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Gout and Devil's Claw

Written by sshowalter, FoundHealth.

Effect of Devil's Claw on Gout

In modern Europe, devil's claw is used to treat all types of joint pain, including osteoarthritis, rheumatoid arthritis, and gout. Devil's claw is also used for soft tissue (muscle-related or tendon-related) pain.

Read more details about Devil's Claw.

Research Evidence on Devil's Claw

The herb devil's claw is sometimes recommended as a pain-relieving treatment for gout based on evidence for its effectiveness in various forms of arthritis.4 However, it has not been tested specifically for the treatment of gout.

Safety Issues

Devil's claw appears to be safe, at least for short-term use. In one study, no evidence of toxicity emerged at doses many times higher than recommended. 1 In a review of 28 clinical trials dating back 20 years, researchers found no instances where adverse effects were more common than those associated with a placebo. Minor adverse effects, most gastrointestinal in nature, occurred in roughly 3% of patients. 2 Devil's claw is not recommended for people with ulcers. A 6-month open study of 630 people with arthritis showed no side effects other than occasional mild gastrointestinal distress. According to one case report, the herb devil's claw might increase the potential for bleeding while taking warfarin . 3 Safety in young children, pregnant or nursing women, or those with severe liver or kidney disease has not been established.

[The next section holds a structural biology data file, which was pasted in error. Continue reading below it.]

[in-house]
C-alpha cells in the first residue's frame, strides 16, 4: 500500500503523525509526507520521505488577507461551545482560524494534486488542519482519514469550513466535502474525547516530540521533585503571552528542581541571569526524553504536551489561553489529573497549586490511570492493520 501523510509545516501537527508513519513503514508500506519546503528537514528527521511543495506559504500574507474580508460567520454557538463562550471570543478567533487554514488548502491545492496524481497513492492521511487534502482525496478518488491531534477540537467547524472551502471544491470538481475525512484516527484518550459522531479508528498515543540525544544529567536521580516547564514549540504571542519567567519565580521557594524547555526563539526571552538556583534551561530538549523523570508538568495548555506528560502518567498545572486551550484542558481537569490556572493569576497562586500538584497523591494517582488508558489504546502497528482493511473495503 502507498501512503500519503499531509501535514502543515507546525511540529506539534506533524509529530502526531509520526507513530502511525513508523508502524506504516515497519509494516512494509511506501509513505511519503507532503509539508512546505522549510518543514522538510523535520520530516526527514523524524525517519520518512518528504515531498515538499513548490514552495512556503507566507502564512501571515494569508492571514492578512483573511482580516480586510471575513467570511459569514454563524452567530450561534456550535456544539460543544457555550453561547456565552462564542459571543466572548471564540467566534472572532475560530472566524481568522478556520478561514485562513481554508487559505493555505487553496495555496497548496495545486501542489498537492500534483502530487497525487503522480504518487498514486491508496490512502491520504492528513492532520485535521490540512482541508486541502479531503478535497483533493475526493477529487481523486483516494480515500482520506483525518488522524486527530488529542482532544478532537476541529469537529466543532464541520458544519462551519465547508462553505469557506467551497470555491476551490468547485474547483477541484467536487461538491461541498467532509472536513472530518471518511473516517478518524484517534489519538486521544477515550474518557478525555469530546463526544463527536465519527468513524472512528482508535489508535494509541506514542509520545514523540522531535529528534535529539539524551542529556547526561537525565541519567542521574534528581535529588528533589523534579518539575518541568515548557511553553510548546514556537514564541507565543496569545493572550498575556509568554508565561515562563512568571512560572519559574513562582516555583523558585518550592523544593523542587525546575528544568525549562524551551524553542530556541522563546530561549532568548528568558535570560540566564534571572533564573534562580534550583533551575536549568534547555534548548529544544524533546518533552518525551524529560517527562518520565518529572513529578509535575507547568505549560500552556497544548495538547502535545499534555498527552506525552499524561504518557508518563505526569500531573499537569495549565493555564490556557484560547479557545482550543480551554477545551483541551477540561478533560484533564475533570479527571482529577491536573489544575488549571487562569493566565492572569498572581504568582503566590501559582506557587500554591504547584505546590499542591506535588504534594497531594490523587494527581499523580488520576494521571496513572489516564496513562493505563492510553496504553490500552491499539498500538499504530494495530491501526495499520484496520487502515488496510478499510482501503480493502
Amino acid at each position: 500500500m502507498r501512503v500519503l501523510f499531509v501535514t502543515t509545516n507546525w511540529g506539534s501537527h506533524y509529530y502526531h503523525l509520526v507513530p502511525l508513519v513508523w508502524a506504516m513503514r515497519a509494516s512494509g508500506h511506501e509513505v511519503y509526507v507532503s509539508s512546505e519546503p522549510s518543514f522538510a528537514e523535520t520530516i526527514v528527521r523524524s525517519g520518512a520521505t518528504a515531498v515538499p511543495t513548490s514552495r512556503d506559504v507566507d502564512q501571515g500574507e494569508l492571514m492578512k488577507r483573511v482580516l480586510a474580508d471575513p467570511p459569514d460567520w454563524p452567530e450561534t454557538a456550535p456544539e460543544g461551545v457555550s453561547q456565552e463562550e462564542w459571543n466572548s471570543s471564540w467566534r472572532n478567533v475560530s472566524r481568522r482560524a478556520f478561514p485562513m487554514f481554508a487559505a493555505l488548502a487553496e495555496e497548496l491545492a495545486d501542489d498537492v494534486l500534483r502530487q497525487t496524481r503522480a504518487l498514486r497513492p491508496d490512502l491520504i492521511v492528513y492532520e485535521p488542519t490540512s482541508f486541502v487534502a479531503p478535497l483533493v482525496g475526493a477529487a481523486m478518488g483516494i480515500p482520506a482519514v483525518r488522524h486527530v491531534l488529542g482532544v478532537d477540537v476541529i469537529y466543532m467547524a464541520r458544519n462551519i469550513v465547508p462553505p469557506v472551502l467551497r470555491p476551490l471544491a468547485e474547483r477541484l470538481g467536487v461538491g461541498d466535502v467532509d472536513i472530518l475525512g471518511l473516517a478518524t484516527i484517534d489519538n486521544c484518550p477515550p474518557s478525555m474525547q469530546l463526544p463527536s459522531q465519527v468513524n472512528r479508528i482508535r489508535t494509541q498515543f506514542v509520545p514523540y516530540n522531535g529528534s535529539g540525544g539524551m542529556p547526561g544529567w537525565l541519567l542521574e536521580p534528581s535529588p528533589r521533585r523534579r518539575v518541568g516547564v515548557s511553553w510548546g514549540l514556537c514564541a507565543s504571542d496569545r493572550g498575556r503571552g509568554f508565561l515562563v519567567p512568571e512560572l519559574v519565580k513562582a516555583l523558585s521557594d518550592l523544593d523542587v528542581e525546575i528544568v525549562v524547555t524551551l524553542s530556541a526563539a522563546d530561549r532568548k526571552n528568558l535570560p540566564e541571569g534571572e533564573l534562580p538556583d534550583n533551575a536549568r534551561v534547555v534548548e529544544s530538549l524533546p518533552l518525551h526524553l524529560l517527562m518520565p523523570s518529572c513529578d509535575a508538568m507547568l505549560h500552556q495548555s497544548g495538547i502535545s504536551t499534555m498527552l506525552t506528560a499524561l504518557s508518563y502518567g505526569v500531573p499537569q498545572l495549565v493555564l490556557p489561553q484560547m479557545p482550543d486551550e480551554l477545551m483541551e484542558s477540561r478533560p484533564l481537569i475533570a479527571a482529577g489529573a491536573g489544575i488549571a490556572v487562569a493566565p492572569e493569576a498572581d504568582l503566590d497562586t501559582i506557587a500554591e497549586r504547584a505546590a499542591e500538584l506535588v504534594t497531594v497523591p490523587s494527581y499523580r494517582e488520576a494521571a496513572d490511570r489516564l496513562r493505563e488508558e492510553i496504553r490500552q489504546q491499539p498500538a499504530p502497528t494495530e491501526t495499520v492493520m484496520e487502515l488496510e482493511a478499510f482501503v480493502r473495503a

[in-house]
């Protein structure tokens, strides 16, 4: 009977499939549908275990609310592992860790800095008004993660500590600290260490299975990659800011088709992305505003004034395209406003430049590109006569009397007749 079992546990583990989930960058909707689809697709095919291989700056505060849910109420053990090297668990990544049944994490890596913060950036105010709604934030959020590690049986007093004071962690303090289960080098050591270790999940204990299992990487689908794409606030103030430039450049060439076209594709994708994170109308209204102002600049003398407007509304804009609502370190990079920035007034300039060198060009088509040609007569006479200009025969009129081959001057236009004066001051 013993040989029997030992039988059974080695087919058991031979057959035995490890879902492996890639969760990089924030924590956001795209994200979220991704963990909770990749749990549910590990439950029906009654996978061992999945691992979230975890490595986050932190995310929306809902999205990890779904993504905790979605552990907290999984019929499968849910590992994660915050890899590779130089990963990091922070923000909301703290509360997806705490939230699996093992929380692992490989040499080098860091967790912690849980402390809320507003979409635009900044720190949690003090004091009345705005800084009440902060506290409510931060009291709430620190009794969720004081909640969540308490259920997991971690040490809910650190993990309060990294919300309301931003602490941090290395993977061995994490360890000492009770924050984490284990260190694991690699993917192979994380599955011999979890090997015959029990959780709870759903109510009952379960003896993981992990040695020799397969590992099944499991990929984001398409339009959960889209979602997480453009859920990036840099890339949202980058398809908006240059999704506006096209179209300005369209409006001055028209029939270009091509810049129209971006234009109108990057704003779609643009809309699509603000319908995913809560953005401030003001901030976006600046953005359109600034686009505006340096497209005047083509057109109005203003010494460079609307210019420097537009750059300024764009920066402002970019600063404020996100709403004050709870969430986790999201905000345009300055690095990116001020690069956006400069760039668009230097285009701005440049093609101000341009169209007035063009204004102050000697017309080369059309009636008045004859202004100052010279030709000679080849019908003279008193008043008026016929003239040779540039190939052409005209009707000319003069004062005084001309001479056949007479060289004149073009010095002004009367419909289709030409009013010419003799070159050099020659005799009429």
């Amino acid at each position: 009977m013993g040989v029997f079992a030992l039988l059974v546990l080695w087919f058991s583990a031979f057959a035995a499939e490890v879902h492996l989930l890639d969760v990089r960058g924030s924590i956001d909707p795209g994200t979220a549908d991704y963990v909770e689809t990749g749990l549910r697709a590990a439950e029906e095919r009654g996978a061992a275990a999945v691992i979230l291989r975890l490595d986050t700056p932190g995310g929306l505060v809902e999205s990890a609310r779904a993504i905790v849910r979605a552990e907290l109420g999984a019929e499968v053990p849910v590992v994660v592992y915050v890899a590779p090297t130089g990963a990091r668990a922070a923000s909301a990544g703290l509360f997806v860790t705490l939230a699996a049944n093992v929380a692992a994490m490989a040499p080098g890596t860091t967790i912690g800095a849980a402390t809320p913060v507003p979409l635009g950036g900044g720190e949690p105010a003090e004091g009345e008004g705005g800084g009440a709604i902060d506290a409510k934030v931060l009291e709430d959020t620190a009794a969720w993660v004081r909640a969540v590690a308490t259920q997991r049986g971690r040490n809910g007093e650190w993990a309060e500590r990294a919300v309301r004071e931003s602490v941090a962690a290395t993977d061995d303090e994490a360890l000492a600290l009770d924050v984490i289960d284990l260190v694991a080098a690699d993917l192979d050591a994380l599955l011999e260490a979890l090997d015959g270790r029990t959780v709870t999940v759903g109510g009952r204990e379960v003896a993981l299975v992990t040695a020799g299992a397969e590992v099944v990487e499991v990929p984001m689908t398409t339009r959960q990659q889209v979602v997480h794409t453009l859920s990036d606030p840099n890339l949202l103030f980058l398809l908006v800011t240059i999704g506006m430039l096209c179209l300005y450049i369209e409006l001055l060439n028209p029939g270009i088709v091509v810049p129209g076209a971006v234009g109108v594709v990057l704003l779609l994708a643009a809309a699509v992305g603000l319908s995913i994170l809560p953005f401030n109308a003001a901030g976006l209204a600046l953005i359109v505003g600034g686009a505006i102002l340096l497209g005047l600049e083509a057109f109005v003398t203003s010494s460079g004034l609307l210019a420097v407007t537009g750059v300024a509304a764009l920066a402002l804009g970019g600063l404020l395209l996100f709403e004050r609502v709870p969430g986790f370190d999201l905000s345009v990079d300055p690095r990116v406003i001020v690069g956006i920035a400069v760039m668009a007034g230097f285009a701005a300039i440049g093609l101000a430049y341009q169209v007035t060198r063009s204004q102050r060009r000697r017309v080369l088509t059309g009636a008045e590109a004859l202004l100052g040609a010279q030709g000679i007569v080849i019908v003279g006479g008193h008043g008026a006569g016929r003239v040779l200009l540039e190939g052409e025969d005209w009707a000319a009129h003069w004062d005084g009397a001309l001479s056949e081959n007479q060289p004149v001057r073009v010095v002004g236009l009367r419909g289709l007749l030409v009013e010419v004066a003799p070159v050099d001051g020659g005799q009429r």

Interactions You Should Know About

If you are taking:

  • Blood-thinning medications such as warfarin (Coumadin) or heparin : Devil's claw might enhance their effect, possibly producing a risk of bleeding.

References

  1. European Scientific Cooperative on Phytotherapy. Harpagophyti radix (devil's claw). Exeter, UK: ESCOP; 1996-1997. Monographs on the Medicinal Uses of Plant Drugs. Fascicule 2.
  2. Vlachojannis J, Roufogalis BD, Chrubasik S. Systematic review on the safety of Harpagophytum preparations for osteoarthritic and low back pain. Phytother Res. 2008;22:149-152.
  3. Shaw D, Leon C, Kolev S, et al. Traditional remedies and food supplements: a 5-year toxicological study (1991-1995). Drug Safety. 1997;17:342-356.
  1. European Scientific Cooperative on Phytotherapy. Harpagophyti radix. Exeter, UK: ESCOP; 1996-1997:4. Monographs on the Medicinal Uses of Plant Drugs, Fascicule 2.

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